STUDENTS PLAY CRITICAL ROLE IN SCHOOL BUS SAFETY

STUDENTS PLAY CRITICAL ROLE IN SCHOOL BUS SAFETY

STUDENTS PLAY CRITICAL ROLE IN SCHOOL BUS SAFETY

By / State News / Wednesday, 14 September 2016 04:00

RALEIGH, N.C. - More than 800,000 public school students boarded a school bus and headed off to school last week in North Carolina. But if past numbers from the state’s annual stop-arm violation count continue to hold true, at least 3,100 vehicles will have illegally passed a stopped school bus while students were trying to get on and off the bus.
Each year, school bus drivers are asked to take a single-day count of how many times a vehicle passes their school bus while it is stopped to load or unload children. For the past several years that number has remained fairly consistent with more than 3,100 vehicles illegally passing a stopped school bus. Motorists fail to stop when coming from behind, from ahead and even on the right side of the bus.  Multiply this single-day’s count by 180 days of school, and the number of violations is staggering, putting at risk the lives of thousands of children. Since 1998, 13 students have died from injuries sustained because a motorist illegally passed a stopped school bus. Violations continue despite ongoing public awareness and enforcement efforts.
To help address this continuing concern, the State Board of Education revised its bus-safety policy in July 2015 to focus more attention on the role of students, parents and school bus drivers at the bus stop.
Drawing on school bus safety standards and practices from across the country, the revised policy requires bus drivers to use a standard hand signal that tells students a roadway is safe to cross. The hand signals empower the driver, usually the only school system employee on the scene, and guide students to consciously assess the roadway by looking at their bus driver before stepping into an active road. A graphic presentation of this new signal is available online at http://www.ncbussafety.org
The revised school bus policy also requires that school districts provide and document training to all students, not just those who ride the bus. School districts were required to implement the revised policy on Jan. 1.
State Superintendent June Atkinson asked all parents of students who ride the bus to make sure their children understand the safety procedures at the school bus stop, including the driver’s crossing signal, and to review basic safety rules with their children.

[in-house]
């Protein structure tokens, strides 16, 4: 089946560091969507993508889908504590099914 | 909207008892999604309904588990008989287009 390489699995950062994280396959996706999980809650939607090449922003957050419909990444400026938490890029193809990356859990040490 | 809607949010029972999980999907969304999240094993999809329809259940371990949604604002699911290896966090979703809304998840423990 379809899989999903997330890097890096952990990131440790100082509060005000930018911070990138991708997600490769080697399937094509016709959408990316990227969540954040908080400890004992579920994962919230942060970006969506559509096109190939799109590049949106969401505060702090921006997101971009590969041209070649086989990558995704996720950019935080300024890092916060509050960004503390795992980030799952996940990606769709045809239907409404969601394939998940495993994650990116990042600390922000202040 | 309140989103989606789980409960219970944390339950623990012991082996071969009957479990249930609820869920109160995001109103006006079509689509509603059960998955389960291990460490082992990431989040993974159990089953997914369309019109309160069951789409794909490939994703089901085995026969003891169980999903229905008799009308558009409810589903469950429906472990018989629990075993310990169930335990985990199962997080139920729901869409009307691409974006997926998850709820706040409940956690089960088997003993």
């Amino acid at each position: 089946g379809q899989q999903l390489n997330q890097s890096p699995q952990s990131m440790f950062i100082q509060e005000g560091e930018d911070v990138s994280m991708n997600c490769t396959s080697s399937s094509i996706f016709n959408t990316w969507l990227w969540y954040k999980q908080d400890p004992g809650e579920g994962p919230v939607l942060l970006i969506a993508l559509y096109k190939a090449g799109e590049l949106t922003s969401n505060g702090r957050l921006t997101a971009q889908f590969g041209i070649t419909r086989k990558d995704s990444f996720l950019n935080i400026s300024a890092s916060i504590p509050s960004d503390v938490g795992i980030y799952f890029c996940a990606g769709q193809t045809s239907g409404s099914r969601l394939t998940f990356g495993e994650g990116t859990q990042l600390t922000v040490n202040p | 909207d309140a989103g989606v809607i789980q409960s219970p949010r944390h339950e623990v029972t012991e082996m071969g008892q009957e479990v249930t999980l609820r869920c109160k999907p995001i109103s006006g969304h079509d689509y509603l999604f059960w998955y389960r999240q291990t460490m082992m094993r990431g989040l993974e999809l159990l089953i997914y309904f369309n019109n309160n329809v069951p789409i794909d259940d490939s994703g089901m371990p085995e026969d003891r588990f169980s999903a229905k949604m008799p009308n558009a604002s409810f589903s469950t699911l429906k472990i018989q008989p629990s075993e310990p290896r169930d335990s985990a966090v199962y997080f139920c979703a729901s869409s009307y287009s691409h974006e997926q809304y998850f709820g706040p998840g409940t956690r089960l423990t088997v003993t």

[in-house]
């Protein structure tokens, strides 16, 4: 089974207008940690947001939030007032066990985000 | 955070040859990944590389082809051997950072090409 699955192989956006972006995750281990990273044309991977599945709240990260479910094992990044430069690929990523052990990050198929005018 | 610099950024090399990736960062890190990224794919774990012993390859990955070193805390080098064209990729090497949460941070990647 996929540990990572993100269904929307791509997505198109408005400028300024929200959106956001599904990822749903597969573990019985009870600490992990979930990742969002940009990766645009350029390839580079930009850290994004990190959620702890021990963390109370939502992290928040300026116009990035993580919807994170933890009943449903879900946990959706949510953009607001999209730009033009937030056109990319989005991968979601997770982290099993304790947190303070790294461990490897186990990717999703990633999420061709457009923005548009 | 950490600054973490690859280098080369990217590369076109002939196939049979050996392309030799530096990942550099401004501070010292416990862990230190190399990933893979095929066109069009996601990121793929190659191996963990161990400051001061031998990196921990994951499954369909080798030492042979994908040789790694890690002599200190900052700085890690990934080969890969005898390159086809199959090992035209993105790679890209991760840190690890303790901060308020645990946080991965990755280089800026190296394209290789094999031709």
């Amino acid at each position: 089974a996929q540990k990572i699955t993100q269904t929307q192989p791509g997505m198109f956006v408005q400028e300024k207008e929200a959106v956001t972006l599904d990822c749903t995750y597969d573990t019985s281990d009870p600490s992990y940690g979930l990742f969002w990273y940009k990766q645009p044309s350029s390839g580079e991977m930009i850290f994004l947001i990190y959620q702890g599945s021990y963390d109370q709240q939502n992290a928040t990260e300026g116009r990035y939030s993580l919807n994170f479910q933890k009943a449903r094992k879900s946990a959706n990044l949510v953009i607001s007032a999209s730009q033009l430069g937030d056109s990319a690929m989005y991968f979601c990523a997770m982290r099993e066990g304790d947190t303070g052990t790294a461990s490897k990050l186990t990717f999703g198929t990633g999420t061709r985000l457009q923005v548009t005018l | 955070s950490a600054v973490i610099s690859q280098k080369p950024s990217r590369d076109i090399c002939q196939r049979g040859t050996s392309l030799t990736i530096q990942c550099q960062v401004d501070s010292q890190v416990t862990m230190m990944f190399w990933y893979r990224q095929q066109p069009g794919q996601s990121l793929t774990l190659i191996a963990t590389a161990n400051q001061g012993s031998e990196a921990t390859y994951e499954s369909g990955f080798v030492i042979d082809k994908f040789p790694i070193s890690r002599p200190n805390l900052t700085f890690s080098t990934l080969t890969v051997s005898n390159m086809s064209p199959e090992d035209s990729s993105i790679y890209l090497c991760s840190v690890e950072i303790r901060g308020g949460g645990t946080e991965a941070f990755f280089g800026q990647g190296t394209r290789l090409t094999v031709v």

“Students must play a bigger role in their personal safety,” Atkinson said. “They can’t take for granted vehicles will stop just because the bus lights are flashing and the stop arm is out.” She said she also appreciated the support of school principals as they work to make sure that the message of school bus safety reaches all students.
Visit the NC School Bus Safety website at http://www.ncbussafety.org for more information on this policy or school bus safety in North Carolina.
According to North Carolina State Law (N.C.G.S. 20-217), a driver must stop when a school bus is displaying its mechanical stop signal or flashing red lights and the bus is stopped for the purpose of receiving or discharging passengers, the driver of any other vehicle that approaches the school bus from any direction on the same street, highway, or public vehicular area shall bring that other vehicle to a full stop and shall remain stopped.
The driver of the other vehicle shall not proceed to move, pass, or attempt to pass the school bus until after the mechanical stop signal has been withdrawn, the flashing red stoplights have been turned off, and the bus has started to move.
North Carolina has severe penalties for motorists who fail to comply with school bus safety rules.
• There is a $500 penalty for motorists who are caught passing a stopped school bus, and a five-point penalty on their driver license.
• A driver who passes a stopped school bus and strikes someone will face a Class I felony and be fined a minimum of $1,000.
• The penalty increases to a Class H felony and fine of $2,500 if someone is killed.
According to NHTSA data, from 2004 to 2013, there were 327 school-age children who died in school-transportation-related crashes; 54 were occupants of school transportation vehicles, 147 were occupants of other vehicles, 116 were pedestrians, and 9 were pedal cyclists. There were more school-age pedestrians killed between the hours of 7 and 8 a.m. and between 3 and 4 p.m. than any other hours of the day.
Source: North Carolina Department of Public Instruction.

 

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